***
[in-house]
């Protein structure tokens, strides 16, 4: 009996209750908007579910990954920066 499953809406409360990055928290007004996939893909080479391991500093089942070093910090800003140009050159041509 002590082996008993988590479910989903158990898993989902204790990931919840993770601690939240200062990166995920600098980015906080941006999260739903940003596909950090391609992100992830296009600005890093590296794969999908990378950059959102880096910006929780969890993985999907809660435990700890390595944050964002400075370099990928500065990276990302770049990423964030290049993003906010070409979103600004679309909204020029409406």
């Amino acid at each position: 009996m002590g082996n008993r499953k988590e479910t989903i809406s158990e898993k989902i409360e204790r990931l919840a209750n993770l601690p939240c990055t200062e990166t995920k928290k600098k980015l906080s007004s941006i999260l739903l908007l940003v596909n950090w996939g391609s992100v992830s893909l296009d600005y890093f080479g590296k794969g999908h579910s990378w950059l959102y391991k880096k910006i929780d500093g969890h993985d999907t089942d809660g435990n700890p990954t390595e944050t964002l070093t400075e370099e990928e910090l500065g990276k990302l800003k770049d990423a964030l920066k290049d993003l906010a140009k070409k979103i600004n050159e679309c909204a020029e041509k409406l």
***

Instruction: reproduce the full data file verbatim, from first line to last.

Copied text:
[in-house]
């Protein structure tokens, strides 16, 4: 009996209750908007579910990954920066 499953809406409360990055928290007004996939893909080479391991500093089942070093910090800003140009050159041509 002590082996008993988590479910989903158990898993989902204790990931919840993770601690939240200062990166995920600098980015906080941006999260739903940003596909950090391609992100992830296009600005890093590296794969999908990378950059959102880096910006929780969890993985999907809660435990700890390595944050964002400075370099990928500065990276990302770049990423964030290049993003906010070409979103600004679309909204020029409406």
């Amino acid at each position: 009996m002590g082996n008993r499953k988590e479910t989903i809406s158990e898993k989902i409360e204790r990931l919840a209750n993770l601690p939240c990055t200062e990166t995920k928290k600098k980015l906080s007004s941006i999260l739903l908007l940003v596909n950090w996939g391609s992100v992830s893909l296009d600005y890093f080479g590296k794969g999908h579910s990378w950059l959102y391991k880096k910006i929780d500093g969890h993985d999907t089942d809660g435990n700890p990954t390595e944050t964002l070093t400075e370099e990928e910090l500065g990276k990302l800003k770049d990423a964030l920066k290049d993003l906010a140009k070409k979103i600004n050159e679309c909204a020029e041509k409406l």